Monday, 10 February 2020

Double Review: The Unspoken Name by AK Larkwood

Hi guys! Two of us read this new fantasy novel, one in ebook and one physically, so we're due a double review. Instead of the double format we've been using, we thought we'd try something a bit more fun, hopefully a bit more interesting. So welcome to the first of hopefully many BookChats.

B: Welcome to our first bookchat!

BeeJay: Thanks, B. It looks good in here!

B: Fresh wallpaper for the occasion. So what was your first impression of this book?

BJ: It's long! I haven't read adult fantasy in a while, I picked this up thinking it was YA, and no matter how much of it I read I never seemed to get anywhere.

B: It is pretty long, about 450 pages. It's very complex, though. I think it needed to be that long.

BJ: There's a lot going on, definitely. I can't say that I exactly followed all the reasoning, but I mostly knew who was doing what for what reason. 

B: The different groups - races? - are pretty confusing at first, yeah. All the different gods and things.

BJ: Although for an adult book it's very tame. Just a bit of kissing.

B: Suits me fine.

BJ: I loved the Maze and the Gates. That was clever storytelling.

B: Oh, yeah! Very clever. Deeply creepy, but a really clever way to string out travelling and make it harder to get anywhere, which was helpful about seventy percent of the time.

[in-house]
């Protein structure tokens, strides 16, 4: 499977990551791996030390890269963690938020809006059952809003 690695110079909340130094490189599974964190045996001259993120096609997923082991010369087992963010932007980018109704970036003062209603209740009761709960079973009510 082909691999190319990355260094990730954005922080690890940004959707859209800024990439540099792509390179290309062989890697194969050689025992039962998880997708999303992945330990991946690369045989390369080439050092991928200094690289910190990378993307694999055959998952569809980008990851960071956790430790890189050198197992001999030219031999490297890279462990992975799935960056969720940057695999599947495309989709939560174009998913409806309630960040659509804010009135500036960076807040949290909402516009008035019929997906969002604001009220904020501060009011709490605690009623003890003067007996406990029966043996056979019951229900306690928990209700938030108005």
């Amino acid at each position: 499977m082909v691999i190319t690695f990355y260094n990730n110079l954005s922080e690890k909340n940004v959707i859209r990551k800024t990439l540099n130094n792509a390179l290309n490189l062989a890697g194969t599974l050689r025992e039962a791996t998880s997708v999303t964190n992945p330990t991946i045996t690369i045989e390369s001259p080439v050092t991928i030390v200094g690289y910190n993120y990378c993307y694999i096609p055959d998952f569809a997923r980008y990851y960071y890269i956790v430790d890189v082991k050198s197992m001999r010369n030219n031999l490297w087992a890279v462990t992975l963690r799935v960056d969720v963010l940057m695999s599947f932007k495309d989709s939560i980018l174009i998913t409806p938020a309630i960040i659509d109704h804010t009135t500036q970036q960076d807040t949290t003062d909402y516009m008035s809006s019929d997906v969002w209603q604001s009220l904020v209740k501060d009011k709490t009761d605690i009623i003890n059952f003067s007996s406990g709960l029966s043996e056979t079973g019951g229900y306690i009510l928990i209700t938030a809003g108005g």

BJ: Depending on which side you're on. Characters, B! What did you think of Csorwe?

B: I got very strong Tombs of Atuan vibes at the start. Then she sort of became the Black Widow.

BJ: Tombs of...?

B: Part of the Earthsea series, about a young girl taken to serve as High Priestess of a cult. She doesn't get sacrificed, but it's the same sort of idea, and interestingly one of the important ceremonies of her Priestesshood happens when she's fourteen.

BJ: I'll have to look that one up. I liked Csorwe better right at the end, when she was developing her own personality. Blind loyalty's all very well but it does tend to get you in trouble.

B: True, but the poor girl didn't have much chance, really.

BJ: No, Sethennai designed things to make her loyal to him. He does the same thing to Tal later on. It just seems to be his thing.

B: You weren't taken in?

BJ: I didn't feel anything much about him. He felt a bit too slick. You were taken in?

B: Just a bit...

BJ: Well, it's designed to make you love him.

B: Yeah, let's say that's the excuse. Anything else you would have liked in this book?

BJ: I want to know what happened to the Sand Wife!

B: I was going to say I want the next one to be released now so I can read it before I forget who everyone is, but now that you've said that, I want to know too!

BJ: There'll be a Dramatis Personae at the start of the next one to remind you.

B: In that case, Sand Wife all the way!






What if you knew how and when you will die?
Csorwe does — she will climb the mountain, enter the Shrine of the Unspoken, and gain the most honored title: sacrifice.

But on the day of her foretold death, a powerful mage offers her a new fate. Leave with him, and live. Turn away from her destiny and her god to become a thief, a spy, an assassin—the wizard's loyal sword. Topple an empire, and help him reclaim his seat of power.

But Csorwe will soon learn – gods remember, and if you live long enough, all debts come due.

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